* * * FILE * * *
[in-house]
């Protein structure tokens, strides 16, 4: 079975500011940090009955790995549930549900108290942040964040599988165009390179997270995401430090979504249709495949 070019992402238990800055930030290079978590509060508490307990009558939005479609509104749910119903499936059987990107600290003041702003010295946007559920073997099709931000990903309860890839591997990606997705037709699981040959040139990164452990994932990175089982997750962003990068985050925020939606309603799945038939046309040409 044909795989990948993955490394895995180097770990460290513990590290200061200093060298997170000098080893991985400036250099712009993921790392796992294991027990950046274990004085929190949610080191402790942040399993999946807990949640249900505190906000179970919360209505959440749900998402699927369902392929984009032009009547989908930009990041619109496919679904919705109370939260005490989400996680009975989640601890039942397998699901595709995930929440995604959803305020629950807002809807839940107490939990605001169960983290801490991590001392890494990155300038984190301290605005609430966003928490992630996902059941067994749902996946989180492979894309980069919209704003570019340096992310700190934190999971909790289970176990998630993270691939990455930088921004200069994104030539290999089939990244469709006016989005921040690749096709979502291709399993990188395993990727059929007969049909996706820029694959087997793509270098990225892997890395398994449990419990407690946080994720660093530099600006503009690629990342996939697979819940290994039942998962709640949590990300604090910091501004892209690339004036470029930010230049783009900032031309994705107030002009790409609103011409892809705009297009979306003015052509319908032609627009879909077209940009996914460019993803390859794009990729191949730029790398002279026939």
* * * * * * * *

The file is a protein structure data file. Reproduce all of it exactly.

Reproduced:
[in-house]
């Protein structure tokens, strides 16, 4: 079975500011940090009955790995549930549900108290942040964040599988165009390179997270995401430090979504249709495949 070019992402238990800055930030290079978590509060508490307990009558939005479609509104749910119903499936059987990107600290003041702003010295946007559920073997099709931000990903309860890839591997990606997705037709699981040959040139990164452990994932990175089982997750962003990068985050925020939606309603799945038939046309040409 044909795989990948993955490394895995180097770990460290513990590290200061200093060298997170000098080893991985400036250099712009993921790392796992294991027990950046274990004085929190949610080191402790942040399993999946807990949640249900505190906000179970919360209505959440749900998402699927369902392929984009032009009547989908930009990041619109496919679904919705109370939260005490989400996680009975989640601890039942397998699901595709995930929440995604959803305020629950807002809807839940107490939990605001169960983290801490991590001392890494990155300038984190301290605005609430966003928490992630996902059941067994749902996946989180492979894309980069919209704003570019340096992310700190934190999971909790289970176990998630993270691939990455930088921004200069994104030539290999089939990244469709006016989005921040690749096709979502291709399993990188395993990727059929007969049909996706820029694959087997793509270098990225892997890395398994449990419990407690946080994720660093530099600006503009690629990342996939697979819940290994039942998962709640949590990300604090910091501004892209690339004036470029930010230049783009900032031309994705107030002009790409609103011409892809705009297009979306003015052509319908032609627009879909077209940009996914460019993803390859794009990729191949730029790398002279026939």